35 years later, Alien stands the test of time as one of the best sci-fi horror films ever.
|"Decades from now, some lesser|
prequel will destroy the luster
of this scene. Let's get outta here!"
With the recent release of the survival horror videogame Alien Isolation as well as an impending 35th Anniversary Edition Blu-Ray of Ridley Scott’s 1979 science-fiction horror monument Alien, it’s important to remember why Alien transcends its B horror origins into the heights of eclectic cinema. More than a grand launch pad for one of the most indelible science fiction film franchises and inarguably the greatest action film heroine to ever grace the silver screen, Alien is at once big screen entertainment as well as a transcendent work of art. This is more than just another monster movie or stereotypical serial killer thriller. Alien preys realistically on man’s primordial fears of the intruder, the trespasser who will violate you before leaving you for dead in a dark alleyway. But it doesn’t stop there. Alien also plays on our fears of infectious disease, corporatist chicanery and, in the vast, eternal void of deep space, how completely and utterly alone we are in our terror. In the old dark house with a serial killer running amok inside, Alien’s commercial starship Nostromo in the deep of space provides no exit.
After the mixed theatrical reception of John Carpenter’s failed science fiction comedy Dark Star, screenwriter Dan O’Bannon concluded ‘if I can’t make them laugh, then maybe I’ll scare the hell out of them!’. Thus began Alien, whose stowaway roots can be traced back to It! The Terror from Beyond Outer Space with one exception: O’Bannon’s creature would rape and impregnate its human victims. If the Freudian symbolic thread pumping through Alien’s veins didn’t stop there, fresh from art school director Ridley Scott and Swiss psychosexual surrealist H.R. Giger would take this notion as far as they possibly could. Not only would this creature be found in a derelict spacecraft with overtly vaginal entranceways, the creature itself would have both a phallic head as well as a secondary mouth for a tongue. All in all, Alien is so deeply entrenched in austere yet sexually suggestive visual design as symbolism that you could tell the tale in near total silence.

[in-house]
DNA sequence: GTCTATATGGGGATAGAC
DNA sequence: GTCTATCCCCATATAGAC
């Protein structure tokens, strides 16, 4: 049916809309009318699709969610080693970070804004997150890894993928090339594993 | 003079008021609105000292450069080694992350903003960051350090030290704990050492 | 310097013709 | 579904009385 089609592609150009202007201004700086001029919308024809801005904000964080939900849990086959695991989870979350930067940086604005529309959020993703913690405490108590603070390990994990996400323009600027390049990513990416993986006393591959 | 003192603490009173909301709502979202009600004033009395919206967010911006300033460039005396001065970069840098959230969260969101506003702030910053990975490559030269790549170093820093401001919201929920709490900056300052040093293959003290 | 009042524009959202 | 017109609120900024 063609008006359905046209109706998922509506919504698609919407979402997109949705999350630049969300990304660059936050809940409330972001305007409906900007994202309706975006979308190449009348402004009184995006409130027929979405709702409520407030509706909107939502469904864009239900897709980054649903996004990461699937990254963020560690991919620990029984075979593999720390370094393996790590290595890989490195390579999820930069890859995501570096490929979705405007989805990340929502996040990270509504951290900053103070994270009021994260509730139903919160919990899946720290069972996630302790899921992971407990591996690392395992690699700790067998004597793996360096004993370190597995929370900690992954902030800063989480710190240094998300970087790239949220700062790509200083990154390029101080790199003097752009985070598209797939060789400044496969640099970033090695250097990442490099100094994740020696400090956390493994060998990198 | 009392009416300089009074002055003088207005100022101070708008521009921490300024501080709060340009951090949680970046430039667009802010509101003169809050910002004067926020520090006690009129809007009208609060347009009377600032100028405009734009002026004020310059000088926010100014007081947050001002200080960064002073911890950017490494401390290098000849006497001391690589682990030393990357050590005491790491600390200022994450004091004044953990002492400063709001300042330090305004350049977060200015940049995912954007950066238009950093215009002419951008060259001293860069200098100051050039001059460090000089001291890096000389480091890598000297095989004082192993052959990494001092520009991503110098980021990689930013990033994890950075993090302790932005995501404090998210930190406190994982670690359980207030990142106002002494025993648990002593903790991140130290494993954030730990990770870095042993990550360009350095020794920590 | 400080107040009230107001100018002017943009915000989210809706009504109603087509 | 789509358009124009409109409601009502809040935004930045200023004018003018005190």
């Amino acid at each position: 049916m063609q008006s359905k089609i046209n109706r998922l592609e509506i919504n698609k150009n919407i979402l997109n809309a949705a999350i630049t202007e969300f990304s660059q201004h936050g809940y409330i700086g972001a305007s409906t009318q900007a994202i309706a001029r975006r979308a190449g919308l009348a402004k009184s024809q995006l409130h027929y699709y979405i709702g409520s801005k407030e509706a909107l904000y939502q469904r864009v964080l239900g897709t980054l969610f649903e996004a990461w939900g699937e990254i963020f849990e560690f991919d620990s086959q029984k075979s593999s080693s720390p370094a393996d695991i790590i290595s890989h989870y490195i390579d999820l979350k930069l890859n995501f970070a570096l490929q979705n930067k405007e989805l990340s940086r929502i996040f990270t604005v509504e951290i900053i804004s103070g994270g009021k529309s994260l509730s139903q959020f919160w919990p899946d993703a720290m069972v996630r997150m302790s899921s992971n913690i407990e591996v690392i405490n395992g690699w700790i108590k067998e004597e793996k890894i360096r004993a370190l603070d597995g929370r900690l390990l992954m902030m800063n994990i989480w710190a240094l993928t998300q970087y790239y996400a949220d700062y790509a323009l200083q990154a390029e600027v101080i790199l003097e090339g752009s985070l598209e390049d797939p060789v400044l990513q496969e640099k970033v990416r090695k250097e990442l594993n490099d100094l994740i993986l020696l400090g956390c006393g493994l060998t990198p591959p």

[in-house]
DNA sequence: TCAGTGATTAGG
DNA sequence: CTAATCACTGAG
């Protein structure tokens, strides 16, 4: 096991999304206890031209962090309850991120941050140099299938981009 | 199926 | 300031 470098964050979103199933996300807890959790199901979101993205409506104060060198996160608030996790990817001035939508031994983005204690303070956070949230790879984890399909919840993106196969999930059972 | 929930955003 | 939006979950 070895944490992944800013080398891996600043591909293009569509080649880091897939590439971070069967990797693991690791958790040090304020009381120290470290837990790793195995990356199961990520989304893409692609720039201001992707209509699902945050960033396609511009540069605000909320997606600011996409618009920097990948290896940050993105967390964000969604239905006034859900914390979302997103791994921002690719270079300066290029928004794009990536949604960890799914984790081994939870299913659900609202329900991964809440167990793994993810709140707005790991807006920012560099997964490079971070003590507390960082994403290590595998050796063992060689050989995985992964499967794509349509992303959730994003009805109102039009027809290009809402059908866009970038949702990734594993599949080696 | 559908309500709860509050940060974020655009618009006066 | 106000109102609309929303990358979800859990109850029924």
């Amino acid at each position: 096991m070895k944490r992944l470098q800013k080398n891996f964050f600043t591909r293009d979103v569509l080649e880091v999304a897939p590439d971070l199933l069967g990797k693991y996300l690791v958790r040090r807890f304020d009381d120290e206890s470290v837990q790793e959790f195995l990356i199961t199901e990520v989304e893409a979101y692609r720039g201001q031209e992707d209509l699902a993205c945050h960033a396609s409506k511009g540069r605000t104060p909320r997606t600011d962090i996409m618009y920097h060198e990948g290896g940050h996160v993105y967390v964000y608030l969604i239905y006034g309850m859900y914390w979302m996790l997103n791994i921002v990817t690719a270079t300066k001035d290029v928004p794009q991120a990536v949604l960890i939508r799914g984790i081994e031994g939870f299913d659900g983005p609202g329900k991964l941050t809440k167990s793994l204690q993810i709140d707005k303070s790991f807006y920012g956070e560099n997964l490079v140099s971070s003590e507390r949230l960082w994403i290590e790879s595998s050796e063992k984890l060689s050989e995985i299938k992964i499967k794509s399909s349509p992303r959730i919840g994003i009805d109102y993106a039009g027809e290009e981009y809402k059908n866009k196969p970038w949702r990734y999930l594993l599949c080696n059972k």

|"Dude. How many times do we|
have to tell ya? Stop with the
Moderation is also key to Alien’s solidarity, preferring subtle buildup to an explosive payoff over immediately overwhelming the viewer in sensory overload. Take for instance the opening title sequence of the film, in which the credits designed by famed logo artist Saul Bass (Psycho) slowly unfold as the camera pans across the dark side of a planet. The minimalism of this particular sequence is also tantamount to its magnitude, using very little in the way of sound and vistas to suggest something epic. Following the titles are the elongated, snakelike crawls through the half-awake interior of the spaceship Nostromo, furthering the creep established by the credits. Some of the most suspenseful sequences in Alien are achieved by letting characters wander far too long for both the plot and flow of the picture. To some, these sequences may stultify the film’s pacing, but in context, the tension is almost unbearable.
Anchoring down all of this horror is Sigourney Weaver as Warrant Officer Ellen Ripley, the voice of reason and one human in the universe brave enough to take on evil incarnate standing on her own two feet. As with the film’s expressionist aesthetic, Ripley’s strength of character comes from subtlety. When Captain Dallas (Tom Skerritt) and Lambert (Veronica Cartwright) return to the Nostromo with crew member Kane unconscious with a parasitic organism attached to his face, notice Ripley’s unyielding to their pleas to board the ship. Later still, after two members have been slain by the creature with the remaining members brainstorming on how to flush the creature out of the ship, Ripley fearlessly volunteers to penetrate the dreaded airducts where the creature may be lurking. Though Dallas ultimately intervenes on this decision, it’s telling in these few moments just how stoic and fearless Ripley really is. Even after an android attempts to take Ripley’s life to protect the creature on company orders, Ripley is quick to restore power to the droid to find out what it knows about the creature’s weaknesses. Whenever modern heroines tend to take the reins of a thriller and bring control to a chaotic situation, cinephiles inevitably almost always point to Ripley in Alien.
|"Give me back my cookies!!!"|
While on the surface Alien might be The Texas Chainsaw Massacre set in deep space, you could make the argument it is also the ultimate feminist horror film. In one of the climactic scenes of the film, Ripley lets her guard down and disrobes to her tank top and undies. As she undresses, a sharp inhuman hand claws out of the ductwork, letting her (and us) know the game’s not over yet. Petrified, half naked and vulnerable, Ripley gathers her wits, what little resources she can muster and engages the unearthly beast. The outside world and universe beyond can be a threatening, dangerous place to move around in, and everyone is afraid of the invasion of their home and violation of their personal space. Worse still, after all is said and done, the assailant may simply kill you when he’s through. Alien shines a light on those fears and reminds us that however paralyzing they may be, we can also face and vanquish them.
Buy the 35th Anniversary Edition here.